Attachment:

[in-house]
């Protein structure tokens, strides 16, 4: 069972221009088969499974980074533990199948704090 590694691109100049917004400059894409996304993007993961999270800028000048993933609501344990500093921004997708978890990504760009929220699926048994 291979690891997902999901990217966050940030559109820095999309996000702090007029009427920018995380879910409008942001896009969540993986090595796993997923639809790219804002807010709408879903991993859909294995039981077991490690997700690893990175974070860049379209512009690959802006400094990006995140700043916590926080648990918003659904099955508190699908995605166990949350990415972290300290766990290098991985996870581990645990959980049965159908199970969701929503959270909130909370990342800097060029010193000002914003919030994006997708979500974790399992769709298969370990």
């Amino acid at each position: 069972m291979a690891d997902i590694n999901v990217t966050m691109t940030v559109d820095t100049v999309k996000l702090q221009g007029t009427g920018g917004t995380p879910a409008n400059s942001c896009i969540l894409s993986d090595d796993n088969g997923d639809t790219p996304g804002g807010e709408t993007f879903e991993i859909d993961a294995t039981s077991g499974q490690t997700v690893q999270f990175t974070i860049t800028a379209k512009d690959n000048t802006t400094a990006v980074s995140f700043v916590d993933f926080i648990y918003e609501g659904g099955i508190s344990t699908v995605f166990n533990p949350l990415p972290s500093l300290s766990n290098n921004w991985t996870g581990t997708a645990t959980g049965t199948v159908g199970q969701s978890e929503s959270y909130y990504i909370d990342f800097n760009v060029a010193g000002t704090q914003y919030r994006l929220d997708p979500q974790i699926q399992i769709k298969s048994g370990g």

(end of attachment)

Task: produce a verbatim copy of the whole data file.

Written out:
[in-house]
């Protein structure tokens, strides 16, 4: 069972221009088969499974980074533990199948704090 590694691109100049917004400059894409996304993007993961999270800028000048993933609501344990500093921004997708978890990504760009929220699926048994 291979690891997902999901990217966050940030559109820095999309996000702090007029009427920018995380879910409008942001896009969540993986090595796993997923639809790219804002807010709408879903991993859909294995039981077991490690997700690893990175974070860049379209512009690959802006400094990006995140700043916590926080648990918003659904099955508190699908995605166990949350990415972290300290766990290098991985996870581990645990959980049965159908199970969701929503959270909130909370990342800097060029010193000002914003919030994006997708979500974790399992769709298969370990």
């Amino acid at each position: 069972m291979a690891d997902i590694n999901v990217t966050m691109t940030v559109d820095t100049v999309k996000l702090q221009g007029t009427g920018g917004t995380p879910a409008n400059s942001c896009i969540l894409s993986d090595d796993n088969g997923d639809t790219p996304g804002g807010e709408t993007f879903e991993i859909d993961a294995t039981s077991g499974q490690t997700v690893q999270f990175t974070i860049t800028a379209k512009d690959n000048t802006t400094a990006v980074s995140f700043v916590d993933f926080i648990y918003e609501g659904g099955i508190s344990t699908v995605f166990n533990p949350l990415p972290s500093l300290s766990n290098n921004w991985t996870g581990t997708a645990t959980g049965t199948v159908g199970q969701s978890e929503s959270y909130y990504i909370d990342f800097n760009v060029a010193g000002t704090q914003y919030r994006l929220d997708p979500q974790i699926q399992i769709k298969s048994g370990g």